How the flood hit milk flow: A dairy farmer tells her survival story

How the flood hit milk flow: A dairy farmer tells her survival story
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Lia stayed put in her riverside house at Peroor in Kottayam even after the water level surged dangerously. The dairy farmer could not abandon her 10 cows. She took refuge in her mother's house with her small children only after shifting the cows to her ancestral house on higher grounds and putting someone in charge of them.

When she returned four days later, water had entered the cowshed and the caretaker was nowhere to be seen. Luckily for her, the costly cows had coped well in knee-deep water.

Lia had asked the caretaker to go slow on feeding the cows to reduce milk production. She did not want the cows to suffer in the flood which made it impossible to milk them. However, the cows had starved with no one to take care of them. Milk production slowed to a trickle even after the flood receded.

Lia and her pets had to face the vagaries of flood twice this year. The second flood in August was the worst. The five milching cows produced 80 to 85 litres of milk before the July flood. The production slowed to 40 to 45 litres after the flood. She had tended to the cows with care to increase the production to up to 60 litres when the second flood happened. Production fell to 35 litres.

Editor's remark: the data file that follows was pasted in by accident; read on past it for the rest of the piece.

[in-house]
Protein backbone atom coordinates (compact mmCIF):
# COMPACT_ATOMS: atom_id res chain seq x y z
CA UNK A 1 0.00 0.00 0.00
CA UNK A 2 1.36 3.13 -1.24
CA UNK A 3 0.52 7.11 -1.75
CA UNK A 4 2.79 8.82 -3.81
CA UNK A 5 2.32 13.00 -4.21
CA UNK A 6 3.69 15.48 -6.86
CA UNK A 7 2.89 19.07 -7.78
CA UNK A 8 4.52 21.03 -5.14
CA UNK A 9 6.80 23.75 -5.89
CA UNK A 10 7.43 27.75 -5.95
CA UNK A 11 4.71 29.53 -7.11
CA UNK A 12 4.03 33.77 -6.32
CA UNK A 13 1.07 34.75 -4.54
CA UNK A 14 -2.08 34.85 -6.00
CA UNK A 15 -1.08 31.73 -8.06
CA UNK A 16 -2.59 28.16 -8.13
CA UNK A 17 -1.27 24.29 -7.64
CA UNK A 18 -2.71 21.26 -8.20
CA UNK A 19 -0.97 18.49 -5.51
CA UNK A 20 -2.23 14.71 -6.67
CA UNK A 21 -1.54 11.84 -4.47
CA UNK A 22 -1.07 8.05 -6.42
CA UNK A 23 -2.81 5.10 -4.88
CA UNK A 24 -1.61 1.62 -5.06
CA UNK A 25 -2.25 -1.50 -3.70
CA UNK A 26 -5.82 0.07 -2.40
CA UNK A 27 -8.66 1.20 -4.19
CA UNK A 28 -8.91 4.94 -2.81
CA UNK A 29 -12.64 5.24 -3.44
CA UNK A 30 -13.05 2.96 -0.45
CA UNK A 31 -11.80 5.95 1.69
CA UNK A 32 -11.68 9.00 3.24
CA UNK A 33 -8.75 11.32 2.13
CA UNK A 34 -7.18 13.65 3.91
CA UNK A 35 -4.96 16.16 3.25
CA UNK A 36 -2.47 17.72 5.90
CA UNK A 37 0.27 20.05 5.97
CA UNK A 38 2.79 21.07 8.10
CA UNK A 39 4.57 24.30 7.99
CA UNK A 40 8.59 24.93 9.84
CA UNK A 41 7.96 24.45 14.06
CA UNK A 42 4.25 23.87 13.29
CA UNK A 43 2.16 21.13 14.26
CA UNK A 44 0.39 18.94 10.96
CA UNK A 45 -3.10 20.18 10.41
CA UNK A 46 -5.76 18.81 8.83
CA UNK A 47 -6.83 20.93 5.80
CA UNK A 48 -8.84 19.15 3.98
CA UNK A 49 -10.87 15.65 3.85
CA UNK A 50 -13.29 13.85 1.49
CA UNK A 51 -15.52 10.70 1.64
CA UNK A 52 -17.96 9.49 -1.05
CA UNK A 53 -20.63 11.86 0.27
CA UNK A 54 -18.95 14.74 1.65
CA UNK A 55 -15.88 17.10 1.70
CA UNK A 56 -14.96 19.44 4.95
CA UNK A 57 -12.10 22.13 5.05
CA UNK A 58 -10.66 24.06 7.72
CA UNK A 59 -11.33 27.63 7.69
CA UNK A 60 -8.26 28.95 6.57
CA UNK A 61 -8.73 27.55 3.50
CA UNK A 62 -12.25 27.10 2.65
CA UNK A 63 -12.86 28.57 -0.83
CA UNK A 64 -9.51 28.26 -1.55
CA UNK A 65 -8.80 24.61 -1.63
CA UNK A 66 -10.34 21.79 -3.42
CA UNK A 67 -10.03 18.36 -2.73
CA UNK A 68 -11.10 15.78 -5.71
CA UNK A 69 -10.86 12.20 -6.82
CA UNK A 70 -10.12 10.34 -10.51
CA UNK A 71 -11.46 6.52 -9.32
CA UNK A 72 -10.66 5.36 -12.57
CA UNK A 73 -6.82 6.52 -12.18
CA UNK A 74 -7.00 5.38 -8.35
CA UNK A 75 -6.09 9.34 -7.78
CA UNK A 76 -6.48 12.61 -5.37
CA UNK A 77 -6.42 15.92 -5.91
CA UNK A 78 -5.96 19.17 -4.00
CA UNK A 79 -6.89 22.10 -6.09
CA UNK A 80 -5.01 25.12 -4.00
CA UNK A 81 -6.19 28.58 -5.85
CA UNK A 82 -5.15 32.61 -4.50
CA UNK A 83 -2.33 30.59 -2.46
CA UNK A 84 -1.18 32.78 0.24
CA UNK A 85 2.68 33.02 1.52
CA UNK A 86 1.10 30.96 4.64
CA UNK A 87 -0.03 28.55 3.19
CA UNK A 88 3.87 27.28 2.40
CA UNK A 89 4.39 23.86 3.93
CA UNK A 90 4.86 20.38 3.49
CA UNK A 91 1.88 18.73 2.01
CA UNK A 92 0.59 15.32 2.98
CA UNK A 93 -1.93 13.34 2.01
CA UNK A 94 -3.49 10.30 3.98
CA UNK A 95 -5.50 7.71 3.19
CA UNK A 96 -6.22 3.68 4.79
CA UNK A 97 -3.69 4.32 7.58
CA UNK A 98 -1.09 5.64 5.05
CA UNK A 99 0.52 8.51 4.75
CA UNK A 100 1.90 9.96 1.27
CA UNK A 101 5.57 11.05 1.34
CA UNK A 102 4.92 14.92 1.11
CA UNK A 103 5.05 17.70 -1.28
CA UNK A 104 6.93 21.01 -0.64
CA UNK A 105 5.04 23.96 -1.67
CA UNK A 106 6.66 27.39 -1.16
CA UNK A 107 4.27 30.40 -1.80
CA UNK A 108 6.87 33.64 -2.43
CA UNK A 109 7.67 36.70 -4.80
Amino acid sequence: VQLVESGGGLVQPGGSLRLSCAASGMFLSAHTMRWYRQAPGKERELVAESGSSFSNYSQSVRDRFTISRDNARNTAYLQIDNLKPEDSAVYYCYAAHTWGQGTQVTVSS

The enterprising farmer has worked hard to increase milk production to 60 litres. She has six milching cows now. The other four are pregnant.

Surviving the devastating flood was not easy. Lia lost more than three acres of grass she has cultivated to feed the cows. She was struggling to feed the cows with whatever grass and hay she could collect from the paddy fields when the river rose for a second time. She said she managed to stay afloat only with the fodder supplied by the Kerala animal husbandry department.

How the flood hit milk flow: A dairy farmer tells her survival story

Lia knew she was taking a gamble when she quit her job. The management professional had tapped into her provident fund savings to buy a jersey cow for Rs 36,000 in 2010. It was not long before she realized that she had been duped by the seller. The cow was much older than she expected and it did not yield as much milk as promised by the seller.

She persisted. In three years, she learned the ropes and even managed to win an award from the Ettumanoor block panchayat for the best dairy farmer in the locality. She gradually bought more cows and even started selling milk retail by procuring from neighbouring farmers. At a point, she used to sell fresh farm milk to 208 houses, going from door to door on her scooter.

She had to take it easy after the death of her father. She had to manage the affairs of a private bank run by her father. She limited the number of cows under her care to 10.

She still supplies milk to about 80 houses and several shops. She even sells milk products such as curd and ghee. She intends to cultivate more acres of feeding grass and increase milk production to pre-flood levels. She said she is just one of the many dairy farmers across Kerala who are struggling to get back on their feet after the floods.

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